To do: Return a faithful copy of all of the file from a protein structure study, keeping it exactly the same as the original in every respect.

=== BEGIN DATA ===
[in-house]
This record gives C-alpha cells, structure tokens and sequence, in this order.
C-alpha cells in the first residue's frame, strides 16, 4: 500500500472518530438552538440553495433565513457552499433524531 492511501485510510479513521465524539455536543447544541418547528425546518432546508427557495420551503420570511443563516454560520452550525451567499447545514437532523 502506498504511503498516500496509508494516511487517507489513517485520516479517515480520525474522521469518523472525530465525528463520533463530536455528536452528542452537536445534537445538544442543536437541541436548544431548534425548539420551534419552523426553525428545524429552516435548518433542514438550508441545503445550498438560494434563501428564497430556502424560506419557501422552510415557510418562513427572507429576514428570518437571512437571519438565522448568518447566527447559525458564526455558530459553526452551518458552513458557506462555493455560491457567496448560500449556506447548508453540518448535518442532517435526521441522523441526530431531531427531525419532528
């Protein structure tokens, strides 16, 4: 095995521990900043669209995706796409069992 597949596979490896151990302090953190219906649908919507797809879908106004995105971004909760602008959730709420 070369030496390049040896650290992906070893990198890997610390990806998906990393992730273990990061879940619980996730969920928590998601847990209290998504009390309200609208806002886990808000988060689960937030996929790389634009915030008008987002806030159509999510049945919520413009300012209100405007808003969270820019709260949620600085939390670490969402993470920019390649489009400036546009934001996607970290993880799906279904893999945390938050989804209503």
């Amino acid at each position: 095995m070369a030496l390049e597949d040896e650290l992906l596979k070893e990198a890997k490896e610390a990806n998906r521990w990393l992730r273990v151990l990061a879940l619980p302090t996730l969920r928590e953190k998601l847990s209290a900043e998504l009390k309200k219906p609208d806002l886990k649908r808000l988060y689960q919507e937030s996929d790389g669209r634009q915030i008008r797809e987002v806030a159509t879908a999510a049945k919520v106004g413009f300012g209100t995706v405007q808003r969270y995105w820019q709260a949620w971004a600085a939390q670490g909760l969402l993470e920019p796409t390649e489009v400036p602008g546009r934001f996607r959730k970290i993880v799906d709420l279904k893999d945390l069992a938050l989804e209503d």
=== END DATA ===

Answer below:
[in-house]
This record gives C-alpha cells, structure tokens and sequence, in this order.
C-alpha cells in the first residue's frame, strides 16, 4: 500500500472518530438552538440553495433565513457552499433524531 492511501485510510479513521465524539455536543447544541418547528425546518432546508427557495420551503420570511443563516454560520452550525451567499447545514437532523 502506498504511503498516500496509508494516511487517507489513517485520516479517515480520525474522521469518523472525530465525528463520533463530536455528536452528542452537536445534537445538544442543536437541541436548544431548534425548539420551534419552523426553525428545524429552516435548518433542514438550508441545503445550498438560494434563501428564497430556502424560506419557501422552510415557510418562513427572507429576514428570518437571512437571519438565522448568518447566527447559525458564526455558530459553526452551518458552513458557506462555493455560491457567496448560500449556506447548508453540518448535518442532517435526521441522523441526530431531531427531525419532528
């Protein structure tokens, strides 16, 4: 095995521990900043669209995706796409069992 597949596979490896151990302090953190219906649908919507797809879908106004995105971004909760602008959730709420 070369030496390049040896650290992906070893990198890997610390990806998906990393992730273990990061879940619980996730969920928590998601847990209290998504009390309200609208806002886990808000988060689960937030996929790389634009915030008008987002806030159509999510049945919520413009300012209100405007808003969270820019709260949620600085939390670490969402993470920019390649489009400036546009934001996607970290993880799906279904893999945390938050989804209503």
């Amino acid at each position: 095995m070369a030496l390049e597949d040896e650290l992906l596979k070893e990198a890997k490896e610390a990806n998906r521990w990393l992730r273990v151990l990061a879940l619980p302090t996730l969920r928590e953190k998601l847990s209290a900043e998504l009390k309200k219906p609208d806002l886990k649908r808000l988060y689960q919507e937030s996929d790389g669209r634009q915030i008008r797809e987002v806030a159509t879908a999510a049945k919520v106004g413009f300012g209100t995706v405007q808003r969270y995105w820019q709260a949620w971004a600085a939390q670490g909760l969402l993470e920019p796409t390649e489009v400036p602008g546009r934001f996607r959730k970290i993880v799906d709420l279904k893999d945390l069992a938050l989804e209503d």